Title page for ETD etd-08312010-193044

Document Type Master's Dissertation
Author Moopa, Matlale Irene
Email irenemoopa@gmail.com
URN etd-08312010-193044
Document Title An investigation into the contribution of food coping strategies to food availability and dietary intake of adult women living in farm worker households on Oranje farm in the Fouriesburg district (RSA)
Degree MCom
Department Consumer Science
Advisor Name Title
Prof H C Schonfeldt Co-Supervisor
Dr R Kruger Committee Chair
  • farm workers
  • low income
  • household food security
  • dietary intake
  • food availability
  • food coping strategies
  • women of childbearing age
Date 2010-04-21
Availability restricted

This study is aimed at investigating the different food copying strategies used during food stress and how they relate to the dietary intake of women in farm worker households on Orange farm in the Fouriesburg district. Food copying strategies refer to plans of action adopted by a household to fulfil a specific goal, that is, to acquire enough food needed to live an active and a healthy life. Not all the strategies will provide positive health outcomes. The type of food coping strategy to employ is guided by the availability of resources.

The study sample consisted of adult woman (18 – 55 years) responsible for organising the resources at their disposal to limit the effect of a limited food supply. Data was gathered with a structured questionnaire concerning demographic information, quantitative 24-hour dietary recall to assess their food intake and a food coping strategy index (FCSI) score to assess the food security level. Data on food coping strategies was collected over five seasons in one calendar year: early summer, late summer, autumn, spring and winter. The food copying strategies were ranked and weighted by measuring their frequency and severity, and then combined into a single score that is used to measure a household’s food security status.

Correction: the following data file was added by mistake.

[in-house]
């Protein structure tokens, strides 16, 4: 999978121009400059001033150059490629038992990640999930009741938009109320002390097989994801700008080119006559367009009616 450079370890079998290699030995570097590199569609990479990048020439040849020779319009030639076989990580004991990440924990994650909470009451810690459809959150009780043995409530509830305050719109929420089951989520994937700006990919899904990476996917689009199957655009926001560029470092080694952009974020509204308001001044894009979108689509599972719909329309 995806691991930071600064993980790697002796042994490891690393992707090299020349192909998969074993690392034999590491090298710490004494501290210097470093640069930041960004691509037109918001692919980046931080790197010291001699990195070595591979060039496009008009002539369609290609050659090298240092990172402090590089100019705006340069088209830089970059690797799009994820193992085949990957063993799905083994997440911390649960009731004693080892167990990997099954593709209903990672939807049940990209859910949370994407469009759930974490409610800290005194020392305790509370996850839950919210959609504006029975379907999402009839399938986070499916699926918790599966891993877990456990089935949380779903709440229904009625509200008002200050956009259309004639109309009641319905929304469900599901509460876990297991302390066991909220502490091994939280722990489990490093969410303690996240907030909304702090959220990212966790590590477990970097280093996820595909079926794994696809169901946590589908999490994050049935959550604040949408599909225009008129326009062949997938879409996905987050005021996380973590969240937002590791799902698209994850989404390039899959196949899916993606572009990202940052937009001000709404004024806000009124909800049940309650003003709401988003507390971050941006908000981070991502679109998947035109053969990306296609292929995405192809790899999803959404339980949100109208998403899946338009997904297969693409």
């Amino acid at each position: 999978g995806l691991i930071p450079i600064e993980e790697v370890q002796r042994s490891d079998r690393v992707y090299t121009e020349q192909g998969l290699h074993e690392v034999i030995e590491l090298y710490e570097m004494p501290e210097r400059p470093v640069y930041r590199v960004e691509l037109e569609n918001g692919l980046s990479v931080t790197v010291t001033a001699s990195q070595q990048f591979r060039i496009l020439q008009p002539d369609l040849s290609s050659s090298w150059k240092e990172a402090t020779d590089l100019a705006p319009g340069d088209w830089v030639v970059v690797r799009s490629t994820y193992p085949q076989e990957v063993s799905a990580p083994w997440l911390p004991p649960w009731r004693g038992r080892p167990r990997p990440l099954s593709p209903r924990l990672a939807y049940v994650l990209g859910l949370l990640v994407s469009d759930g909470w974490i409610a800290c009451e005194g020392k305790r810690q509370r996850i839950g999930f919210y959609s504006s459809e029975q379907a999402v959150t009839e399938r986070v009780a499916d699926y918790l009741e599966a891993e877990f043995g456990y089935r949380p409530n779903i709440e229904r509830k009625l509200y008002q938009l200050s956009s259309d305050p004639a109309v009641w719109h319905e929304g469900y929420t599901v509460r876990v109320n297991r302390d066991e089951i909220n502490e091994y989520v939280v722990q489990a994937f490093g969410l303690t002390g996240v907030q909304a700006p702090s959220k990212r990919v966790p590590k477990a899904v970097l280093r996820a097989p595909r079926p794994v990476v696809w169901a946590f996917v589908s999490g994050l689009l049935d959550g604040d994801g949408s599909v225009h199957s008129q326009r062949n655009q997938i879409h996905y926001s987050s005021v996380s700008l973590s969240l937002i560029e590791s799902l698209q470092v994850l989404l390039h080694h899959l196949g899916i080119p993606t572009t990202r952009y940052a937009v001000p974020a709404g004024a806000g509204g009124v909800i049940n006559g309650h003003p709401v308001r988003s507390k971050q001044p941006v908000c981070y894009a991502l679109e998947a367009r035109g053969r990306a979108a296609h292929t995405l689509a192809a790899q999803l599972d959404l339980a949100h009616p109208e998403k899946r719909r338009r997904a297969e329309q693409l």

Food copying strategies that are mostly employed by this community to ensure adequate food intake or to improve the dietary variety of their staple rich monotonous diet are relying on the less preferred or cheap food, buying food on credit, gathering wild food, consumption of seed stock and reduction of portion size. The study reveals that they are a low socio-economic community that employ food coping strategies on a regular basis through all seasons to cope with poor food availability. Their staple rich monotonous diet cannot provide sufficient micronutrient intake on a daily basis.

To create an efficient and effective impact on the nutritional status of the community, more use of food coping strategies can be achieved by encouraging the households to:

  • Practice food bartering,
  • Learn various methods of preserving fruits and vegetables when they are in abundance,
  • Gather the leftovers from the fields after harvesting,
  • Hunt for edible insects that are culturally acceptable to improve their protein intake,
  • Purchase non-perishables, such as tinned fish and powdered milk, for those who are without cold storage facilities, and
  • Create a fishing opportunity by filling the dam with water during dry seasons.

Copyright © 2010, University of Pretoria. All rights reserved. The copyright in this work vests in the University of Pretoria. No part of this work may be reproduced or transmitted in any form or by any means, without the prior written permission of the University of Pretoria.

Please cite as follows:

Moopa, MI 2010, An investigation into the contribution of food coping strategies to food availability and dietary intake of adult women living in farm worker households on Oranje farm in the Fouriesburg district (RSA), MCom dissertation, University of Pretoria, Pretoria, viewed yymmdd < http://upetd.up.ac.za/thesis/available/etd-08312010-193044/ >


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